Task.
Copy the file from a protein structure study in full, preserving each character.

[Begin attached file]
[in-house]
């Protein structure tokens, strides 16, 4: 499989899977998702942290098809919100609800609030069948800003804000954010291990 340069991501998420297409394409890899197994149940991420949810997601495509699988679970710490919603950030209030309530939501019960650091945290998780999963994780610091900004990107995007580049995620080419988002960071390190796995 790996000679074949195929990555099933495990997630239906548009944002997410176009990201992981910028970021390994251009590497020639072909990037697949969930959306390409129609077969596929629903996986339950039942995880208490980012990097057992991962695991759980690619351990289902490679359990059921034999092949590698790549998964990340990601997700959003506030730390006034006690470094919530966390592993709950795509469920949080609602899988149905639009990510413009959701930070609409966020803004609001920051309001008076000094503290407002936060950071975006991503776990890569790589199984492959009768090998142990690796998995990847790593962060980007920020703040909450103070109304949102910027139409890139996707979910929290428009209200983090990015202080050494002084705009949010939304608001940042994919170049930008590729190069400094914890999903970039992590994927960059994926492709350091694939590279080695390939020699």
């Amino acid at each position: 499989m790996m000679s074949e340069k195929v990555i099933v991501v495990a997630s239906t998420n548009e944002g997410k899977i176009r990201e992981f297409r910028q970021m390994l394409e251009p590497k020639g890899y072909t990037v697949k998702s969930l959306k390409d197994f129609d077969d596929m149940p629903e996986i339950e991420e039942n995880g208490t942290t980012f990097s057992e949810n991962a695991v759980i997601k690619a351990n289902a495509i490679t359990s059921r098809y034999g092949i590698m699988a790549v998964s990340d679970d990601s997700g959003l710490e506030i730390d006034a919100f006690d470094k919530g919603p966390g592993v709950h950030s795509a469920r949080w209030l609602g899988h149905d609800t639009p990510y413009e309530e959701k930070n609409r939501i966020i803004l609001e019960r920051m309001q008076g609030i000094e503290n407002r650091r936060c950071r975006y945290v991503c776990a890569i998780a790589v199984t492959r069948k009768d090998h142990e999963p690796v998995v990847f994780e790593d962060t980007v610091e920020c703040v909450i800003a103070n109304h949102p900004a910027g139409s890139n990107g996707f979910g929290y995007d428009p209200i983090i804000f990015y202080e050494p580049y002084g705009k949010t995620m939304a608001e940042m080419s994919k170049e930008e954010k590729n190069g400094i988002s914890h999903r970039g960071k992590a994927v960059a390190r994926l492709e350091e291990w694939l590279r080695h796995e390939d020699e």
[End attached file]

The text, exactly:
[in-house]
């Protein structure tokens, strides 16, 4: 499989899977998702942290098809919100609800609030069948800003804000954010291990 340069991501998420297409394409890899197994149940991420949810997601495509699988679970710490919603950030209030309530939501019960650091945290998780999963994780610091900004990107995007580049995620080419988002960071390190796995 790996000679074949195929990555099933495990997630239906548009944002997410176009990201992981910028970021390994251009590497020639072909990037697949969930959306390409129609077969596929629903996986339950039942995880208490980012990097057992991962695991759980690619351990289902490679359990059921034999092949590698790549998964990340990601997700959003506030730390006034006690470094919530966390592993709950795509469920949080609602899988149905639009990510413009959701930070609409966020803004609001920051309001008076000094503290407002936060950071975006991503776990890569790589199984492959009768090998142990690796998995990847790593962060980007920020703040909450103070109304949102910027139409890139996707979910929290428009209200983090990015202080050494002084705009949010939304608001940042994919170049930008590729190069400094914890999903970039992590994927960059994926492709350091694939590279080695390939020699």
């Amino acid at each position: 499989m790996m000679s074949e340069k195929v990555i099933v991501v495990a997630s239906t998420n548009e944002g997410k899977i176009r990201e992981f297409r910028q970021m390994l394409e251009p590497k020639g890899y072909t990037v697949k998702s969930l959306k390409d197994f129609d077969d596929m149940p629903e996986i339950e991420e039942n995880g208490t942290t980012f990097s057992e949810n991962a695991v759980i997601k690619a351990n289902a495509i490679t359990s059921r098809y034999g092949i590698m699988a790549v998964s990340d679970d990601s997700g959003l710490e506030i730390d006034a919100f006690d470094k919530g919603p966390g592993v709950h950030s795509a469920r949080w209030l609602g899988h149905d609800t639009p990510y413009e309530e959701k930070n609409r939501i966020i803004l609001e019960r920051m309001q008076g609030i000094e503290n407002r650091r936060c950071r975006y945290v991503c776990a890569i998780a790589v199984t492959r069948k009768d090998h142990e999963p690796v998995v990847f994780e790593d962060t980007v610091e920020c703040v909450i800003a103070n109304h949102p900004a910027g139409s890139n990107g996707f979910g929290y995007d428009p209200i983090i804000f990015y202080e050494p580049y002084g705009k949010t995620m939304a608001e940042m080419s994919k170049e930008e954010k590729n190069g400094i988002s914890h999903r970039g960071k992590a994927v960059a390190r994926l492709e350091e291990w694939l590279r080695h796995e390939d020699e």